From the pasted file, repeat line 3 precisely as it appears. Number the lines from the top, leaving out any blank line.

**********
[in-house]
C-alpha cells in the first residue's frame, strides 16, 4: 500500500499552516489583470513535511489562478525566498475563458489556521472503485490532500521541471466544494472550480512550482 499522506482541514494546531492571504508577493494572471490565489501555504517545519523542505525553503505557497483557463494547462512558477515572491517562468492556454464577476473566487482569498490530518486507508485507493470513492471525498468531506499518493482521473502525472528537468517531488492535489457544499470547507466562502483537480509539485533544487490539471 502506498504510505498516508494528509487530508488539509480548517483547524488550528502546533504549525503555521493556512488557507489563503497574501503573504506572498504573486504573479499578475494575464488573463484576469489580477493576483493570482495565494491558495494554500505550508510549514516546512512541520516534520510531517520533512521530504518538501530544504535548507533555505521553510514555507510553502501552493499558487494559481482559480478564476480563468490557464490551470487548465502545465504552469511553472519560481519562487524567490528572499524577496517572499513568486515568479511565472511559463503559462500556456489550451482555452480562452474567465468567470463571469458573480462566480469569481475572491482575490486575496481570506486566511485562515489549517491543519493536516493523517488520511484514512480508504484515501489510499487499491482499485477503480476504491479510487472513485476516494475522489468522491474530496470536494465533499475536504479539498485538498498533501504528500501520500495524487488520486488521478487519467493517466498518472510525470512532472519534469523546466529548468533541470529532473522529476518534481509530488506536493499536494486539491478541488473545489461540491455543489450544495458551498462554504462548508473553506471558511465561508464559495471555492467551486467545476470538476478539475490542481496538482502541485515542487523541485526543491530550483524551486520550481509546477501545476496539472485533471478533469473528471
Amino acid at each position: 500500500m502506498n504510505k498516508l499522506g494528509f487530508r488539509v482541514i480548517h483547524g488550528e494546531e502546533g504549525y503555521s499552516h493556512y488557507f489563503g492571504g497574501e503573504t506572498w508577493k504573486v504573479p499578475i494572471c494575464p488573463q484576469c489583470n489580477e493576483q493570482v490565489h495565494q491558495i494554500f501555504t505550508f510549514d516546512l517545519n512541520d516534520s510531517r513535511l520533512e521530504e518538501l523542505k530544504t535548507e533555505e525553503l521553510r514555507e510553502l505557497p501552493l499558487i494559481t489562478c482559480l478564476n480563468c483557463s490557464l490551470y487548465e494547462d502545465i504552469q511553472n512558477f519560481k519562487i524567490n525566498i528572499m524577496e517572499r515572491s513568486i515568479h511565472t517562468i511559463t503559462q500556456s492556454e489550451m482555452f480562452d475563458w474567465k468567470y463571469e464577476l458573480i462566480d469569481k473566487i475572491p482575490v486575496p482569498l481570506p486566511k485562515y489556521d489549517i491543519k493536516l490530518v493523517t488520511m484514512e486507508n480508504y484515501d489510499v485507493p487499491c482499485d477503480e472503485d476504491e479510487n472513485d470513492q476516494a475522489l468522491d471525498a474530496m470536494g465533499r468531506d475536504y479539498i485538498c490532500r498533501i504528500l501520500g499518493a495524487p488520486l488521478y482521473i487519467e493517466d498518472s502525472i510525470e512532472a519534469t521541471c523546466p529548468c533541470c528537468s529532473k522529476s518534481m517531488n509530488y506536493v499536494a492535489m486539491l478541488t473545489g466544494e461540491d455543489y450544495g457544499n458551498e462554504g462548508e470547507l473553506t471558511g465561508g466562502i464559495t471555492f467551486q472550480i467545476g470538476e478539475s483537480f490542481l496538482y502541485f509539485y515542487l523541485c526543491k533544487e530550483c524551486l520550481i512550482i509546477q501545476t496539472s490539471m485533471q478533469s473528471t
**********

Amino acid at each position: 500500500m502506498n504510505k498516508l499522506g494528509f487530508r488539509v482541514i480548517h483547524g488550528e494546531e502546533g504549525y503555521s499552516h493556512y488557507f489563503g492571504g497574501e503573504t506572498w508577493k504573486v504573479p499578475i494572471c494575464p488573463q484576469c489583470n489580477e493576483q493570482v490565489h495565494q491558495i494554500f501555504t505550508f510549514d516546512l517545519n512541520d516534520s510531517r513535511l520533512e521530504e518538501l523542505k530544504t535548507e533555505e525553503l521553510r514555507e510553502l505557497p501552493l499558487i494559481t489562478c482559480l478564476n480563468c483557463s490557464l490551470y487548465e494547462d502545465i504552469q511553472n512558477f519560481k519562487i524567490n525566498i528572499m524577496e517572499r515572491s513568486i515568479h511565472t517562468i511559463t503559462q500556456s492556454e489550451m482555452f480562452d475563458w474567465k468567470y463571469e464577476l458573480i462566480d469569481k473566487i475572491p482575490v486575496p482569498l481570506p486566511k485562515y489556521d489549517i491543519k493536516l490530518v493523517t488520511m484514512e486507508n480508504y484515501d489510499v485507493p487499491c482499485d477503480e472503485d476504491e479510487n472513485d470513492q476516494a475522489l468522491d471525498a474530496m470536494g465533499r468531506d475536504y479539498i485538498c490532500r498533501i504528500l501520500g499518493a495524487p488520486l488521478y482521473i487519467e493517466d498518472s502525472i510525470e512532472a519534469t521541471c523546466p529548468c533541470c528537468s529532473k522529476s518534481m517531488n509530488y506536493v499536494a492535489m486539491l478541488t473545489g466544494e461540491d455543489y450544495g457544499n458551498e462554504g462548508e470547507l473553506t471558511g465561508g466562502i464559495t471555492f467551486q472550480i467545476g470538476e478539475s483537480f490542481l496538482y502541485f509539485y515542487l523541485c526543491k533544487e530550483c524551486l520550481i512550482i509546477q501545476t496539472s490539471m485533471q478533469s473528471t